That's certainly true. In other WC-relevant matches against players not called "Kasparov", only Korchnoi twice, Yusupov and Anand were even able to come close to Karpov, while he crushed Polugaevsky, Spassky, Korchnoi once, Sokolov, (Hjartarson match was a bit short,) Timman twice, Gelfand and Kamsky. Short beating him by two clear points really stands out.

Apr-08-16
Premium Chessgames Member
  MissScarlett: < <Lambda> I'm not sure I agree; Tallin/Parnu 1998 (category 15), British ch 1998 (2700+ performance), Pamplona 1999/2000 (cat 15), Beijing 2000 (cat 16) and Budapest 2003 (cat 17) are surely at least as impressive.>

Which then top 10 players did he beat in those events?

Apr-08-16  Retireborn: <MissS> In those tournaments he defeated Gelfand, Lautier, Timman, Judit Polgar, Speelman, Andersson, Sadler, Ehlvest ao.

Not that I know if any of them were top 10 at the time, but the point is post-93 there were a much larger number of very strong players, not that Short suddenly got weaker.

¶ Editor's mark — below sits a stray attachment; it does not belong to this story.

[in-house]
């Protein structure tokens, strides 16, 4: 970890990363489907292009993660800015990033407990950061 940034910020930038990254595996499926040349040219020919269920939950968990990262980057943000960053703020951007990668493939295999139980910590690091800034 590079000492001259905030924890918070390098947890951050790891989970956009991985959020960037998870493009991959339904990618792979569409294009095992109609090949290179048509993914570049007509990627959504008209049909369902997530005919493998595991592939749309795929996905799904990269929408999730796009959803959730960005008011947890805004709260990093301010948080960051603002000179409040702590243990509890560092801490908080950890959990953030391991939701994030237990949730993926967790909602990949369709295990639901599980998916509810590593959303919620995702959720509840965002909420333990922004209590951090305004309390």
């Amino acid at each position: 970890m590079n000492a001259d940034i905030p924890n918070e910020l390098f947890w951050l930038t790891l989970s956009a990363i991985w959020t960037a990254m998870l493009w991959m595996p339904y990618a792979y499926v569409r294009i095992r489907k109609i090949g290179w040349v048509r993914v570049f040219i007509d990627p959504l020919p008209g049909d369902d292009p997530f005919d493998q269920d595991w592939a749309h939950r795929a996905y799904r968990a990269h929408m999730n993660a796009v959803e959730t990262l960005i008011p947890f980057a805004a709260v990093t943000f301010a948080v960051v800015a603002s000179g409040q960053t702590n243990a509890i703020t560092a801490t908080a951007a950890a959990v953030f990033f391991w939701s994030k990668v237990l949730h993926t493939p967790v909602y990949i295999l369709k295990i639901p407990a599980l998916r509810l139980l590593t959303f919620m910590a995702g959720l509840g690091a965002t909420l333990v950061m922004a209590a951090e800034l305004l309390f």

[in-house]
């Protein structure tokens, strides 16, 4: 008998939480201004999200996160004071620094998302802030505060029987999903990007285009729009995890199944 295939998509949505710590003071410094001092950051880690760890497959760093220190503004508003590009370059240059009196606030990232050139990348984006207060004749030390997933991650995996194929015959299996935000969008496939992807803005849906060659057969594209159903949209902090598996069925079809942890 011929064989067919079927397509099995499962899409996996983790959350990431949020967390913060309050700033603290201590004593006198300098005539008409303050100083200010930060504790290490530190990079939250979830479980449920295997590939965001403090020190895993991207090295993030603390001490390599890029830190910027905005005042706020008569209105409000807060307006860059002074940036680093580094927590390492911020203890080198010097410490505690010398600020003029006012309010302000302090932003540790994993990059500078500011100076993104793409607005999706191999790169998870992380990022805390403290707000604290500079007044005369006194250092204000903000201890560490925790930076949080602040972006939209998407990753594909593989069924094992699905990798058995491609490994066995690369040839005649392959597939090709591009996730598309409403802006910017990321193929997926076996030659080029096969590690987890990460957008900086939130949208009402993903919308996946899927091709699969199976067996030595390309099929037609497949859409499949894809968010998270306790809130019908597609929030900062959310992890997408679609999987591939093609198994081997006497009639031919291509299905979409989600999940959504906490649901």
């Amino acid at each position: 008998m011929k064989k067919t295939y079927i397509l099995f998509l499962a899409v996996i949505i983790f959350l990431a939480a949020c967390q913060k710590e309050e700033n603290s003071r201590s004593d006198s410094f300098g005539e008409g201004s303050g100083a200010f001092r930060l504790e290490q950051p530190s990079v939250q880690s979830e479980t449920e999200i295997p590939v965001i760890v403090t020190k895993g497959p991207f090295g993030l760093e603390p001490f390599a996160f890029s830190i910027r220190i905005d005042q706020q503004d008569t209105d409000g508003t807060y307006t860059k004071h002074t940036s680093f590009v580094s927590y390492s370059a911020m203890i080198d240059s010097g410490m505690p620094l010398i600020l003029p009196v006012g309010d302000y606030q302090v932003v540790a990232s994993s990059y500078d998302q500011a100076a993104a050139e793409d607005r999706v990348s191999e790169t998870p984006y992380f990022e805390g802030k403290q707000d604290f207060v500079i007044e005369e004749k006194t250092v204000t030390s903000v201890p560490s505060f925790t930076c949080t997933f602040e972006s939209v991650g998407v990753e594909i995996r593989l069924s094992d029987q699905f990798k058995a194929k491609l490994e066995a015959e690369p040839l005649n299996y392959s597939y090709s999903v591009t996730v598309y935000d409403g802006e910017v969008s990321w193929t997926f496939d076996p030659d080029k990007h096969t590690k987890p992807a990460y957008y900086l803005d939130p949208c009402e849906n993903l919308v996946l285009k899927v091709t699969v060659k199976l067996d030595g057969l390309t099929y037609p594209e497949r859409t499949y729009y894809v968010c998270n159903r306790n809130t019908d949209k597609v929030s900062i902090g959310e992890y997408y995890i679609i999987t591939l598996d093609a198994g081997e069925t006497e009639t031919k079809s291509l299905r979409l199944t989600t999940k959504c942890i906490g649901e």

Apr-08-16
Premium Chessgames Member
  MissScarlett: <Not that I know if any of them were top 10 at the time, but the point is post-93 there were a much larger number of very strong players, not that Short suddenly got weaker.>

Which actually argues in favour of the claim that Short was the weakest WC challenger since, well, David Janowski.

Apr-08-16
Premium Chessgames Member
  perfidious: <Retireborn....Still, I suppose Short's peak achievement was his match victory over Karpov in 1992; something which a formidable array of other Grandmasters could not achieve.>

This was most impressive, the more so given that, redoubtable as Karpov was at tournament play, he could generally only be defeated in match play by the single player superior to him from the mid 1980s into the 1990s.

Apr-08-16  Olavi: I'll give exact results of the tournaments I mentioned. He didn't win any of them, but +2 in this Company, finishing a full point ahead of Kasparov in one ty... judge for yourself.

http://www.chessmetrics.com/cm/CM2/... http://www.chessmetrics.com/cm/CM2/... http://www.chessmetrics.com/cm/CM2/... http://www.chessmetrics.com/cm/CM2/...

Apr-13-16  Chessinfinite: After the match, Short was involved in pussy bashing most of the time - maybe trying to find he lost morale..

At one time, he was talking so much about it, that i thought he might challenge the world women champion - But unfortunately for him, Judith Polgar was still around. Maybe he would probably end up with the same fate as in 1993.